ANN ARBOR—Checking email for work. Posting a photo to Facebook. Texting the kids to come downstairs. Sending a quick snap to a friend. People of all ages might use their smartphones in these ways during shared meals.
A new study from the University of Michigan explores how people use mobile phones during meals and how they feel about other people doing so. The researchers surveyed 1,163 people between the ages of 8 and 88 in English-speaking countries around the world.
The survey reveals that people's attitudes about whether or not you should be using a mobile phone at mealtimes depends heavily on what you are doing, and who else is at the table.
Not all phone use is perceived the same, the researchers found. For example, texting and answering a phone call are both considered more appropriate than using social media.
The researchers think this might be because texting and talking on the phone are both brief activities, whereas using social media can take much longer. This was at least true for adults in their study. However, children texting is rated as less appropriate, probably because children are perceived to be largely socializing with their friends, and they do it a lot more than adults.
"These results are interesting because they challenge the idea that using your phone during a shared meal is categorically inappropriate. What we find is that attitudes are much more nuanced than that," said Carol Moser, a doctoral student at the U-M School of Information and the study's lead author. "A quick text or even phone call with your boss might be okay. Watching someone across the table thumb through their Facebook feed, that's different."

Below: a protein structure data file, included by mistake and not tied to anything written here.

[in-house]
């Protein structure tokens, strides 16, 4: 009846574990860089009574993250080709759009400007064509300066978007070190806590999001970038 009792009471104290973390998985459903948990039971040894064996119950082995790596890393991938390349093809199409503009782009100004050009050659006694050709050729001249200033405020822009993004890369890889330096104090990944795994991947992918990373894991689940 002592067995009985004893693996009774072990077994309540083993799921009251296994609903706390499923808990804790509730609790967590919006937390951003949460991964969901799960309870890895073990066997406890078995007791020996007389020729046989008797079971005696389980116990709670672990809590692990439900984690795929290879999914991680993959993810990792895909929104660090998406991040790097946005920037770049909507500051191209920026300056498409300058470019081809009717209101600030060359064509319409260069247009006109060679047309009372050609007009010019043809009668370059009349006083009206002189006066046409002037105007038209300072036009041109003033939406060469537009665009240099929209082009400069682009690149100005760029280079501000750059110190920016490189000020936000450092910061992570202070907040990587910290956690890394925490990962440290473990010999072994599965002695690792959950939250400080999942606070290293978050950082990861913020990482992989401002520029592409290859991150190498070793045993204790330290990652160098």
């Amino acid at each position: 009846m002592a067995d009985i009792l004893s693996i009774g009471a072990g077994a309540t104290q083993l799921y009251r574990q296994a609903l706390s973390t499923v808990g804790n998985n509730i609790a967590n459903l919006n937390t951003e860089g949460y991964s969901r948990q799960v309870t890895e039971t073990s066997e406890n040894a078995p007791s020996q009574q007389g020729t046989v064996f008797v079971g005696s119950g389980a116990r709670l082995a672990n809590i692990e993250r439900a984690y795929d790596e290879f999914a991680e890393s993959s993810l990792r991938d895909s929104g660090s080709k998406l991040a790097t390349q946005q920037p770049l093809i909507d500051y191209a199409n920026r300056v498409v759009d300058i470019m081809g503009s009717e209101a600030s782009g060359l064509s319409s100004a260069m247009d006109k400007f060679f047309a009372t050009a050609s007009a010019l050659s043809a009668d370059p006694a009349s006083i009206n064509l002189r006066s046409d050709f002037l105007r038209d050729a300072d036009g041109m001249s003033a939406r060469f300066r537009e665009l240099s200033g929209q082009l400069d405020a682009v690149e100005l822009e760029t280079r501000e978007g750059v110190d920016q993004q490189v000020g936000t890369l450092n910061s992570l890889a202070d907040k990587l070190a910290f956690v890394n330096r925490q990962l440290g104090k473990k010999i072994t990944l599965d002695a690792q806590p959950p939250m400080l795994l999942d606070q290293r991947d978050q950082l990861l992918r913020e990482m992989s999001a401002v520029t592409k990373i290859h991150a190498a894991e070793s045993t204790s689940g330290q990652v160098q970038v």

Regardless of activity, the study finds that the older the participant, the more appropriate they perceive using mobile phones at meals to be, but this peaks by the mid-20s. Above that age, perceived appropriateness of use declines with age.
However, both adults and children generally agree that it is more appropriate for adults to use a phone at meals than for children to. In fact, the mere presence of a child at a meal decreases the perceived appropriateness of adults using their phones.
"People have done other activities during meals like reading a newspaper or watching the television for years. But smartphones introduce a new challenge," said co-author Sarita Schoenebeck, assistant professor of information. "You can't tell what someone else is doing on their smartphone, so you have no idea if they're ignoring you in order to reply to an urgent email or to play Candy Crush Saga."
Perhaps not surprisingly, people's own mobile phone use is the strongest predictor of their beliefs about appropriateness. In other words, if you use your phone at meals a lot, you probably think it's okay to do so.
The researchers suggest that smartphone developers might build more visibility into the devices. For example, a phone might be able to detect that a user is at a meal and ask her if the activity is important to finish now or if she would like to wait until after the meal.
Or a phone might flash a small light to indicate the nature of use to people nearby—if an activity is deemed important by the group (e.g., an adult checking an important work email or a child checking a school assignment), people can help one another follow their own rules.
The study, "Technology at the Table: Attitudes about Mobile Phone Use at Mealtimes," will be presented at the Association for Computer Machinery's Human-Factors in Computing Systems conference this month. In addition to Moser and Schoenebeck, Katharina Reinecke at the University of Washington is also a co-author on the study.